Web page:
Writing Gives You a Sense of Purpose, Even When You Don’t Feel Like Doing It

Your words matter.

We all want to feel like we’re part of … something. We all want to spend our lives doing exactly what we feel we were born to do.

Purpose. It’s what motivates us to do what we do. It’s the driving force behind every project we start, every new thing we commit to creating.

Every time you think, “I want to write a story about this,” it always connects back to your purpose, your personal mission for spending your time on Earth Making Words Happen.

Or … it SHOULD connect back to your purpose, anyway.

True creatives engage in their projects not because they feel they have to, but because they know, deep down, it’s what they’re meant to do. Ironically, it’s hard to explain this in words. Sometimes I feel drawn to writing in a way that’s almost mystical. I experience moments where I can’t pull myself away from something I’m writing — as if it’s God or the universe or The Force reminding me, “This is who you are. This is why you’re here.”

I’m willing to bet I’m not the only writer here who has ever felt that — almost a spiritual connection to creating something out of nothing. If I didn’t know it was possible to feel that sensation, I’m not sure I’d keep writing. But every once in awhile I have those moments, and it’s how I know it’s always worth pushing through the “I don’t want to write” moments. On the other side, there’s good.

Writing is what gives a writer their sense of purpose. You’re a writer when you know that no matter what you think about them, your words must exist in the world. You refuse to live in a world where you cannot transfer your thoughts onto paper.

Even when you don’t feel like writing — we all have those days, no matter how “good” we are at pushing through those dreary states of mind — it’s still your reason for pushing yourself as far as you can go. Many writers who face tragedies in their lives cope with them by documenting their experiences, thoughts and feelings in words.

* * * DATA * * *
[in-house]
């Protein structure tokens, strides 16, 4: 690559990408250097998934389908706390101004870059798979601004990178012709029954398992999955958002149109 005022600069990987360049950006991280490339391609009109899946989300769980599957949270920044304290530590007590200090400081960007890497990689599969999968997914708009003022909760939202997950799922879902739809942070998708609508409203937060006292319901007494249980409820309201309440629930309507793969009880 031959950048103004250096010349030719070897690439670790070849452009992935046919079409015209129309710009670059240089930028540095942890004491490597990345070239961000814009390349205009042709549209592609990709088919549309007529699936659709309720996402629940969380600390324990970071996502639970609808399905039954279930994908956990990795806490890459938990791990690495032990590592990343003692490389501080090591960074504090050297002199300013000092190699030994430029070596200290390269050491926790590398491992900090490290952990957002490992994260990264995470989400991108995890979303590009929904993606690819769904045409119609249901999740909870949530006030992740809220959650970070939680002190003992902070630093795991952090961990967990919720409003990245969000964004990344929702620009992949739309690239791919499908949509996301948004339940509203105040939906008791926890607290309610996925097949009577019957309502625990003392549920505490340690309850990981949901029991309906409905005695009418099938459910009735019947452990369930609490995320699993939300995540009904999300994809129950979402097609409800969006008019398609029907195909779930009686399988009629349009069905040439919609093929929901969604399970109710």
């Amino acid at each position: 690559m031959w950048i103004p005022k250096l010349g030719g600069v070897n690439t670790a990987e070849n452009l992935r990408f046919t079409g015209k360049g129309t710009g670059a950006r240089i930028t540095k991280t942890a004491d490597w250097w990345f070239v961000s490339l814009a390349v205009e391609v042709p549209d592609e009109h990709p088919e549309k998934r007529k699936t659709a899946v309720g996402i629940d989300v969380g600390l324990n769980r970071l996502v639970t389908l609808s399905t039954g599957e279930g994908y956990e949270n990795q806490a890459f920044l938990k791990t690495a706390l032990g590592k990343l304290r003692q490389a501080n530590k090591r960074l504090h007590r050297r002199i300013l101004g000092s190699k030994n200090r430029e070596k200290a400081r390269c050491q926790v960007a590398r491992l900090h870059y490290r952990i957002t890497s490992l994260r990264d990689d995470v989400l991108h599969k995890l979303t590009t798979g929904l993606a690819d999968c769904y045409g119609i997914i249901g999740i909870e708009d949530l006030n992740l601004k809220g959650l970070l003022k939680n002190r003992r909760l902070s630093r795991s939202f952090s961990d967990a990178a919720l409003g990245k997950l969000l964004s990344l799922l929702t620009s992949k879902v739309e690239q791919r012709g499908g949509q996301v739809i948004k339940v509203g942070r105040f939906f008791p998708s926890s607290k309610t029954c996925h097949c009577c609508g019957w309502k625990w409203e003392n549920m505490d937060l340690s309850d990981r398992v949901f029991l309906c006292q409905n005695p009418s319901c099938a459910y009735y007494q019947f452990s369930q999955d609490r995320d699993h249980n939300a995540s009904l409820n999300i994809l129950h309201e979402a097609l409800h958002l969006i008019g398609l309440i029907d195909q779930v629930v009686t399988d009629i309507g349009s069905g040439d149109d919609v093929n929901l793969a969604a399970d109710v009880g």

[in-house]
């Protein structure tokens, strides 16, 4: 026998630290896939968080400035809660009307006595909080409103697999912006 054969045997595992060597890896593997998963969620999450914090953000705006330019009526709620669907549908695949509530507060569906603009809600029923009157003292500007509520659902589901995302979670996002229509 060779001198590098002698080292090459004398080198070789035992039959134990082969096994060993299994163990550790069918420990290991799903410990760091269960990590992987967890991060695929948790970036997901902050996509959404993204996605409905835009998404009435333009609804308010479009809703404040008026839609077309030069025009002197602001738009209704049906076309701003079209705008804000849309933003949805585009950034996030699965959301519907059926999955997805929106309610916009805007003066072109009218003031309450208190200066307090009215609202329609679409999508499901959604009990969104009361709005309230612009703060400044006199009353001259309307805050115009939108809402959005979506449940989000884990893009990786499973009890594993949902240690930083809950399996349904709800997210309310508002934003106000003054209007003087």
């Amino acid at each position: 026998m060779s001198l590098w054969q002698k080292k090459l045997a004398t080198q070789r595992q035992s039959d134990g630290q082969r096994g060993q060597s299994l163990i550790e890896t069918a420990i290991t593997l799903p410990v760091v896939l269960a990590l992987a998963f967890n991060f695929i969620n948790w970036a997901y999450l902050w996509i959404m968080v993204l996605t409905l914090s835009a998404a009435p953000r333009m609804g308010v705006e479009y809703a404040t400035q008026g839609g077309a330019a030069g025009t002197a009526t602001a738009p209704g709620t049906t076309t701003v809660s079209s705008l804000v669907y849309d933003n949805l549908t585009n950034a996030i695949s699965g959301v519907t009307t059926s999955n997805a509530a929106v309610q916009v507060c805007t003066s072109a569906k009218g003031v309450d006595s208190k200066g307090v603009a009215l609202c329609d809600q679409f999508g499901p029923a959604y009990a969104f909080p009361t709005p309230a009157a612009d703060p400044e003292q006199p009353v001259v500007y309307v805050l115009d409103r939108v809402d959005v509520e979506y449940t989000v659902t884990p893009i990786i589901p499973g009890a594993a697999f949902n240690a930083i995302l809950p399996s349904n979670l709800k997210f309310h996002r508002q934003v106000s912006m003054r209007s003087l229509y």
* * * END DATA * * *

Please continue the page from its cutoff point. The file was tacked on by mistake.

Sometimes this transfer — experience to documentation — doesn’t happen right away. But when it does, it’s its own form of enlightenment. “I went through this thing, and it was awful, but maybe now my words can help someone else survive something similar.”

For many, writing is like breathing. If they can’t write — even a few sentences scratched onto a throwaway piece of paper — they can’t function. Or, at least, they’re not themselves without that release.

I don’t know you. I don’t know if you have a personal mission or if you know what your purpose is — and how your writing ties into all that. But I’m almost certain if you’re on this blog, reading this post, it’s because writing has had a significant impact on your life. I hope that your words can also impact others’ lives as well, someday. That’s why I want to encourage you to KEEP WRITING, even when it’s not fun, easy, or relaxing. I sat down about an hour ago (at the time of writing), and I did not want to write this blog post. But I did. And aren’t you glad I knew it was important enough to get down and out into the world, even though I just wanted to go to bed? :)

Writing is part of you. If it matters to you, it’s important enough — and so are you. Remember that. No matter what.

Meg is the creator of Novelty Revisions, dedicated to helping writers put their ideas into words. She is a staff writer with The Cheat Sheet, a freelance editor and writer, and a nine-time NaNoWriMo winner. Follow Meg on Twitter for tweets about writing, food and nerdy things.

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